Dave Olson wrote:

Programs (including service daemons) running in a VRF, have a different routing table, by definit...

Hi Vincent:

Thanks for writing the systemd patch. It has been on my To-Do list for a while to write something similar.

In regards to your other questions:

"Should I use 'ssh@mgmt' instead?"

The global service allows 1 daemon to handle all logins regardless of network interface the connections arrives on. Connections through a VRF are bound to the VRF even though the daemon is "global". If desired you can use ssh@mgmt to only allow ssh connections through the management VRF and interface. User's choice.

You asked about rsyslog:

"I notice that rsyslog is not part of the services and instead, it has been modified to allow specifying a device to bind to. What's the reason of rsyslog not playing nice with VRF?"

Ideally all services that use Layer 3 networking are "VRF aware" (or aware of the bind-to-device option) in which case users configure the vrf option for the service. The reality is that few programs support SO_BINDTODEVICE or IP_PKTINFO. The vrf 'helper' (ip vrf exec) was written to run programs in a VRF context to overcome the limitation with the extensive existing code bases. But, the vrf helper has its limitations, especially when programs are started from systemd. rsyslog was one of those programs that was too hard to start in a vrf context using the vrf helper. Since the maintainer for rsyslog is active and receptive to patches, I decided the better return on investment is to add a bind-to-device option to rsyslog.

And your comment about systemd integration:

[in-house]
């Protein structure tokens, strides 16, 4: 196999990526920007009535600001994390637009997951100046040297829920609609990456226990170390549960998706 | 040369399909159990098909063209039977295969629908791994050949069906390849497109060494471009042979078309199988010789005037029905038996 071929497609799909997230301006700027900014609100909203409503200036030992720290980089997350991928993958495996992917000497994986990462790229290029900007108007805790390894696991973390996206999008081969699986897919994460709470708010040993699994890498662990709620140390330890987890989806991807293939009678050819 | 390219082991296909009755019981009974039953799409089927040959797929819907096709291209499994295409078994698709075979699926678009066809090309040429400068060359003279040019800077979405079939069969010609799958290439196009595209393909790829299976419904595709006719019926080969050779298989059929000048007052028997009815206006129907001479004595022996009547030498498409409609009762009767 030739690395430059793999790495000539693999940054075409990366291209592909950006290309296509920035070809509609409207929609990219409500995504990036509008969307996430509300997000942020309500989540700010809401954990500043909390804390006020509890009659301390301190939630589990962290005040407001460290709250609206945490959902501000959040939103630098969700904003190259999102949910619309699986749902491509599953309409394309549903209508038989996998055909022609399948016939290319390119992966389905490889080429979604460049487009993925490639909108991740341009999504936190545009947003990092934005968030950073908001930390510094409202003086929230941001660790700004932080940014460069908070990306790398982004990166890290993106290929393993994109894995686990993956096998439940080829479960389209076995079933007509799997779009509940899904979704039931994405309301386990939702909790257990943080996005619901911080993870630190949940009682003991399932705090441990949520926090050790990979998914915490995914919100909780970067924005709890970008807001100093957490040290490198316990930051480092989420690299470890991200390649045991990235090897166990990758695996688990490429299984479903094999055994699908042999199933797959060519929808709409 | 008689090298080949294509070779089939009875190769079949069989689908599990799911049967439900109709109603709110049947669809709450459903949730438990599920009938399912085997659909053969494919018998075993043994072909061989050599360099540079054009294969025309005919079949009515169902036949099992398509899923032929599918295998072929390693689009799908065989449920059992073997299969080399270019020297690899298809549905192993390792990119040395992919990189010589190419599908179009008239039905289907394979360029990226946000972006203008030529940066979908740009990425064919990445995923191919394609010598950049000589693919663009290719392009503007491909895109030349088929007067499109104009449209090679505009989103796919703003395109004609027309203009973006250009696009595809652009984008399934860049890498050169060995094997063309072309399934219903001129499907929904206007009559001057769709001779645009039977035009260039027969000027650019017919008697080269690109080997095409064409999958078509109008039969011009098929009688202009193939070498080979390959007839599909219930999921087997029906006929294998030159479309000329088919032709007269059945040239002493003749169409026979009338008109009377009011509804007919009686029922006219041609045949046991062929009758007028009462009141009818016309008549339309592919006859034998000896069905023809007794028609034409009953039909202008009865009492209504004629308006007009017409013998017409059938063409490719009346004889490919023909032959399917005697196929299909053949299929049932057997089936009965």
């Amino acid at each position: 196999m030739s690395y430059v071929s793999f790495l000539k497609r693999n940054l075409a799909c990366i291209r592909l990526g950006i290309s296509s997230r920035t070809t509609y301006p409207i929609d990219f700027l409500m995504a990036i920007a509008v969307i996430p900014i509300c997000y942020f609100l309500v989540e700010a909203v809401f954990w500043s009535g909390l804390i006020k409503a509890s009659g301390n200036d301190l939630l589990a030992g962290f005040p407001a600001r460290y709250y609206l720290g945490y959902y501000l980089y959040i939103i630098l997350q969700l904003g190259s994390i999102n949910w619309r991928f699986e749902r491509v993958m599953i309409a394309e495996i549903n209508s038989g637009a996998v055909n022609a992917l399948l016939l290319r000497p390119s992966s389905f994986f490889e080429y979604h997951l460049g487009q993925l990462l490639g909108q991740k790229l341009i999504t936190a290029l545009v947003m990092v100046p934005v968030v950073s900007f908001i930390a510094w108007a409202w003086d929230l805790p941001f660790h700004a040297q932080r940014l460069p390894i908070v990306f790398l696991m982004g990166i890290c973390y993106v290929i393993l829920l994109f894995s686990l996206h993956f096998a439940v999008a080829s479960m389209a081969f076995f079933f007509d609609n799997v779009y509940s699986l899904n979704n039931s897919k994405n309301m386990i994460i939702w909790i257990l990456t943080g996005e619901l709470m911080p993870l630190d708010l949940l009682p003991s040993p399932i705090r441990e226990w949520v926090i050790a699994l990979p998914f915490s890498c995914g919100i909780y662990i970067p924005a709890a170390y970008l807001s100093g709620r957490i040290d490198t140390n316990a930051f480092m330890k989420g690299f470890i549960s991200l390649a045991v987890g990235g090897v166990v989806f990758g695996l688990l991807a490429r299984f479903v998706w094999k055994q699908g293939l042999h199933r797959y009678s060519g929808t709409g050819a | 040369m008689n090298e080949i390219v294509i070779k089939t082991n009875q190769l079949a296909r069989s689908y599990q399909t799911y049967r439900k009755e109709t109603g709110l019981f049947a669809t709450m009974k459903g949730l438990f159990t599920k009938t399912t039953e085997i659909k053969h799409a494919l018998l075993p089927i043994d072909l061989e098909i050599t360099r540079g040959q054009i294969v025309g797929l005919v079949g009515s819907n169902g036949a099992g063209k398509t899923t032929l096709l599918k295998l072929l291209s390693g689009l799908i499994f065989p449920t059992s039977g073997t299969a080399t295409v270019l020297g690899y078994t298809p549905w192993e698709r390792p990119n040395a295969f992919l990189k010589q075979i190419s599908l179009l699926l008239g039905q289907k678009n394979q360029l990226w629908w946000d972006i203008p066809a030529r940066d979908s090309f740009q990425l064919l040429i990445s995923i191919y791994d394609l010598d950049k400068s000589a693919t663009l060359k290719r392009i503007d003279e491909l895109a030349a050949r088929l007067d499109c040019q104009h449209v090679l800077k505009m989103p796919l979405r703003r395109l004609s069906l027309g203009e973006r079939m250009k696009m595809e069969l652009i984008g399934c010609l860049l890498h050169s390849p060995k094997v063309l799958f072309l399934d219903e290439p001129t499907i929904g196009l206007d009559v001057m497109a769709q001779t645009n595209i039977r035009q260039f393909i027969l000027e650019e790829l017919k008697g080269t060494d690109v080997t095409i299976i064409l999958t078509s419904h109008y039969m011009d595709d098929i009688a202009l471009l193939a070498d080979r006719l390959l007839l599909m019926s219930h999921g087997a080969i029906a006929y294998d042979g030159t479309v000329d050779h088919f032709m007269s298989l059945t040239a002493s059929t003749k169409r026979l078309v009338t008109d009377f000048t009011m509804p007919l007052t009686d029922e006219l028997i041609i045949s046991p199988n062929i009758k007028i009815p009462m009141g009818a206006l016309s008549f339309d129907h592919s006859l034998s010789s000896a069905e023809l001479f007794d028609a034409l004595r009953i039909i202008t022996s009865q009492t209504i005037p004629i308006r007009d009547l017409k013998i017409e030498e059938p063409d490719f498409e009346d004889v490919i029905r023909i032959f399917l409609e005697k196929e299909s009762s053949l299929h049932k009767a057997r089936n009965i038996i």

"I find it cumbersome to have a service for the default VRF and a different service for the mgmt VRF. I understand this gives the user the ability to run the services in any VRF, but it's also easy to make an error and starts the service in the default VRF. I was thinking of running my own copy of 'systemd-vrf-generator' that justs add overrides to the normal name. For example, '/run/systemd/generator/snmpd.service.d/vrf.conf' would have the same content than '/run/systemd/generator/snmpd@.service.d/vrf.conf' except '%I' is already replaced by 'mgmt'. I wonder why you didn't go this road. Maybe there is a difficulty I didn't see?"

We needed a solution that works for all VRF instances, not just the Management VRF. For example, users can deploy multiple dhcrelay instances in different VRFs. The systemd instance capability provides a convenient parameterization where the instance name is the VRF. That allows 1 set of service files to be used for multiple VRFs without having to maintain VRF specific files for services that may not be used. In addition, when a VRF is deleted it is easy to identify services started by systemd and running in the VRF so the services can be shutdown properly.

And finally:
"BTW, this would be interesting to have the functionality integrated in systemd directly."

That is the long term objective. There are a lot of details and it takes time. Your systemd patch certainly helps. Thanks.